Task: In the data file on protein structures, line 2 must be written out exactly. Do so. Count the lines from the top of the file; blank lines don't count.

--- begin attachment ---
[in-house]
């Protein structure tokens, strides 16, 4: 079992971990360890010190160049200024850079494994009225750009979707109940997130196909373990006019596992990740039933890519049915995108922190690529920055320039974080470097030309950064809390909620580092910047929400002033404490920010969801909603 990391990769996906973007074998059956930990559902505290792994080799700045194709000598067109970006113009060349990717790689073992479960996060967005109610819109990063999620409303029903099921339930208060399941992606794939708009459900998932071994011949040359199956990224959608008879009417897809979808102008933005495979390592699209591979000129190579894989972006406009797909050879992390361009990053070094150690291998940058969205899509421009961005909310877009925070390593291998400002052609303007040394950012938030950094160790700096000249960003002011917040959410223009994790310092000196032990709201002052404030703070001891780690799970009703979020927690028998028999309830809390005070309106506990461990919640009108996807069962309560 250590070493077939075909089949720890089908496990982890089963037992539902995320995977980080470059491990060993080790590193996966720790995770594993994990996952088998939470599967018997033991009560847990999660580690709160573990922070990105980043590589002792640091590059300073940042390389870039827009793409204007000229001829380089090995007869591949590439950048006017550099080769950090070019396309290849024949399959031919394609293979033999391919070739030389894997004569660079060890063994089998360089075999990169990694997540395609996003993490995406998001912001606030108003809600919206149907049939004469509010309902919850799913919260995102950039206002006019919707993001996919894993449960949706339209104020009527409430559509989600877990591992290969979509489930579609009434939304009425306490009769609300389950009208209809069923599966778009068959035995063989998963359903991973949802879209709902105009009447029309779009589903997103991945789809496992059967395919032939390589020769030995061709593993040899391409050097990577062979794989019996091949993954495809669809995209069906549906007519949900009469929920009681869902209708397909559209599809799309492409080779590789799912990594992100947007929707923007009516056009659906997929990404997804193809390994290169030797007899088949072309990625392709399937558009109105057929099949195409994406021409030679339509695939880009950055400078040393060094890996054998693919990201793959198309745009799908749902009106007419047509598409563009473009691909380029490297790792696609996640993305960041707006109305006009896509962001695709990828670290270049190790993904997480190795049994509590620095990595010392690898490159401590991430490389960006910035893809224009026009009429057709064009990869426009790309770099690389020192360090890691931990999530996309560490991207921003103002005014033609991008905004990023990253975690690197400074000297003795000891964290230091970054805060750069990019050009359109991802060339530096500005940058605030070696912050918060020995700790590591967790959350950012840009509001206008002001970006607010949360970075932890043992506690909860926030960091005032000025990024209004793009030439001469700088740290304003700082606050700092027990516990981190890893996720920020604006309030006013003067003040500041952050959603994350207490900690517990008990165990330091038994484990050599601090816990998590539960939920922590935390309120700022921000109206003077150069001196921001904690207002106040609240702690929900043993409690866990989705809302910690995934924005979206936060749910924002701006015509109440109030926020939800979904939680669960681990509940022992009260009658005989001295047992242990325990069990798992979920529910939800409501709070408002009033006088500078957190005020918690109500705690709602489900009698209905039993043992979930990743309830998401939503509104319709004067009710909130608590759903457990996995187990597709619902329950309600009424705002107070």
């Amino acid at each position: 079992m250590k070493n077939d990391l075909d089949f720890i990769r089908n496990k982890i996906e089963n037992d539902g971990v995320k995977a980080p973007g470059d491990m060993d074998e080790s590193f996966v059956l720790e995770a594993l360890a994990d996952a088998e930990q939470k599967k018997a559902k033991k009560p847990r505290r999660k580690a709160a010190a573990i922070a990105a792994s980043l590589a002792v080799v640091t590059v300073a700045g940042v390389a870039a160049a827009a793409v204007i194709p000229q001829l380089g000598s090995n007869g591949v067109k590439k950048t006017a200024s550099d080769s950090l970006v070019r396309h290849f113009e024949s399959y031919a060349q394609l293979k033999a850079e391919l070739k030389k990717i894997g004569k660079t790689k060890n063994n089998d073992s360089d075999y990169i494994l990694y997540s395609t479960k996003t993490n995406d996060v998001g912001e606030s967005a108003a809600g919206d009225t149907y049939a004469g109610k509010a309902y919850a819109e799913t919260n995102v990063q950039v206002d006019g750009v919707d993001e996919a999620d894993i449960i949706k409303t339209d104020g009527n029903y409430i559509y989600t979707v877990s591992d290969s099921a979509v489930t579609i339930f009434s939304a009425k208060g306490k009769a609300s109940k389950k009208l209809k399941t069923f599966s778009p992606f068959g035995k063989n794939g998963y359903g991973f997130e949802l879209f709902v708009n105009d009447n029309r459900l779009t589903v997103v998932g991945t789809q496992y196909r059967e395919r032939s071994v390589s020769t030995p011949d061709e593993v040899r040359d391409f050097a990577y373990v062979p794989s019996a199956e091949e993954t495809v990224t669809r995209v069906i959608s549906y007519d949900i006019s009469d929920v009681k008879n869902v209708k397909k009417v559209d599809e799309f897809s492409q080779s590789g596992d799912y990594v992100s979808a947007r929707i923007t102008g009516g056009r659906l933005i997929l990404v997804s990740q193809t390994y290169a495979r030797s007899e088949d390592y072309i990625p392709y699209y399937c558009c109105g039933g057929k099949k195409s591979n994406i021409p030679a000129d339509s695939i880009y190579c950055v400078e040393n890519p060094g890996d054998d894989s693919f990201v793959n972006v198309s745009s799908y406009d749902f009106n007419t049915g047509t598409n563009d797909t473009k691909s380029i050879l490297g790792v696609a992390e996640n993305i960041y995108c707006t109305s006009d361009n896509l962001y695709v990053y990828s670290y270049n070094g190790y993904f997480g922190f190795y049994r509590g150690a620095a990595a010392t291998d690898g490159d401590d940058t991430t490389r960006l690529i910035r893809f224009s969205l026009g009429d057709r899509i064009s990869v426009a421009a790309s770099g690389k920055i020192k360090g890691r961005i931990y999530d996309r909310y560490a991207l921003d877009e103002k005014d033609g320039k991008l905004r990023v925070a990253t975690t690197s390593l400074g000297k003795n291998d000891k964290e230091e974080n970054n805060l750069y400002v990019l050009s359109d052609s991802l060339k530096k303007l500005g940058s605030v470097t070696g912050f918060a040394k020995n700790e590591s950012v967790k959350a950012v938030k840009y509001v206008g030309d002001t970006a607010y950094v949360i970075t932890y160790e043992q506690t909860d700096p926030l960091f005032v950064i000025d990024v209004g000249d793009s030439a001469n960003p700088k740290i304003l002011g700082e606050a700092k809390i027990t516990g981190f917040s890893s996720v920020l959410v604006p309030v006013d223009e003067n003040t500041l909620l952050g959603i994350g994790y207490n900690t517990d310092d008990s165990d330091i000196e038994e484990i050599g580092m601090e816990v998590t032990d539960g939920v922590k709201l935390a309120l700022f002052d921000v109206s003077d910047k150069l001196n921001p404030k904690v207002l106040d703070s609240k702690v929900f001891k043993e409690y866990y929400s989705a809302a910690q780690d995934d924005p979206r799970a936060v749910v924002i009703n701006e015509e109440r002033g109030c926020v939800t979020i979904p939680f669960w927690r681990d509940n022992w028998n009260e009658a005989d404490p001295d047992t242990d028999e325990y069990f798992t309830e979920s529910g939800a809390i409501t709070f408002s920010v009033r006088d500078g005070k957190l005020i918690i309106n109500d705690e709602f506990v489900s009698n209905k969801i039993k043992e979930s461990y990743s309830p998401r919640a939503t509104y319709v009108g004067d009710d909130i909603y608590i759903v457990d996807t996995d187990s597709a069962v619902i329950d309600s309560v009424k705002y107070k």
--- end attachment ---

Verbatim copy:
């Protein structure tokens, strides 16, 4: 079992971990360890010190160049200024850079494994009225750009979707109940997130196909373990006019596992990740039933890519049915995108922190690529920055320039974080470097030309950064809390909620580092910047929400002033404490920010969801909603 990391990769996906973007074998059956930990559902505290792994080799700045194709000598067109970006113009060349990717790689073992479960996060967005109610819109990063999620409303029903099921339930208060399941992606794939708009459900998932071994011949040359199956990224959608008879009417897809979808102008933005495979390592699209591979000129190579894989972006406009797909050879992390361009990053070094150690291998940058969205899509421009961005909310877009925070390593291998400002052609303007040394950012938030950094160790700096000249960003002011917040959410223009994790310092000196032990709201002052404030703070001891780690799970009703979020927690028998028999309830809390005070309106506990461990919640009108996807069962309560 250590070493077939075909089949720890089908496990982890089963037992539902995320995977980080470059491990060993080790590193996966720790995770594993994990996952088998939470599967018997033991009560847990999660580690709160573990922070990105980043590589002792640091590059300073940042390389870039827009793409204007000229001829380089090995007869591949590439950048006017550099080769950090070019396309290849024949399959031919394609293979033999391919070739030389894997004569660079060890063994089998360089075999990169990694997540395609996003993490995406998001912001606030108003809600919206149907049939004469509010309902919850799913919260995102950039206002006019919707993001996919894993449960949706339209104020009527409430559509989600877990591992290969979509489930579609009434939304009425306490009769609300389950009208209809069923599966778009068959035995063989998963359903991973949802879209709902105009009447029309779009589903997103991945789809496992059967395919032939390589020769030995061709593993040899391409050097990577062979794989019996091949993954495809669809995209069906549906007519949900009469929920009681869902209708397909559209599809799309492409080779590789799912990594992100947007929707923007009516056009659906997929990404997804193809390994290169030797007899088949072309990625392709399937558009109105057929099949195409994406021409030679339509695939880009950055400078040393060094890996054998693919990201793959198309745009799908749902009106007419047509598409563009473009691909380029490297790792696609996640993305960041707006109305006009896509962001695709990828670290270049190790993904997480190795049994509590620095990595010392690898490159401590991430490389960006910035893809224009026009009429057709064009990869426009790309770099690389020192360090890691931990999530996309560490991207921003103002005014033609991008905004990023990253975690690197400074000297003795000891964290230091970054805060750069990019050009359109991802060339530096500005940058605030070696912050918060020995700790590591967790959350950012840009509001206008002001970006607010949360970075932890043992506690909860926030960091005032000025990024209004793009030439001469700088740290304003700082606050700092027990516990981190890893996720920020604006309030006013003067003040500041952050959603994350207490900690517990008990165990330091038994484990050599601090816990998590539960939920922590935390309120700022921000109206003077150069001196921001904690207002106040609240702690929900043993409690866990989705809302910690995934924005979206936060749910924002701006015509109440109030926020939800979904939680669960681990509940022992009260009658005989001295047992242990325990069990798992979920529910939800409501709070408002009033006088500078957190005020918690109500705690709602489900009698209905039993043992979930990743309830998401939503509104319709004067009710909130608590759903457990996995187990597709619902329950309600009424705002107070």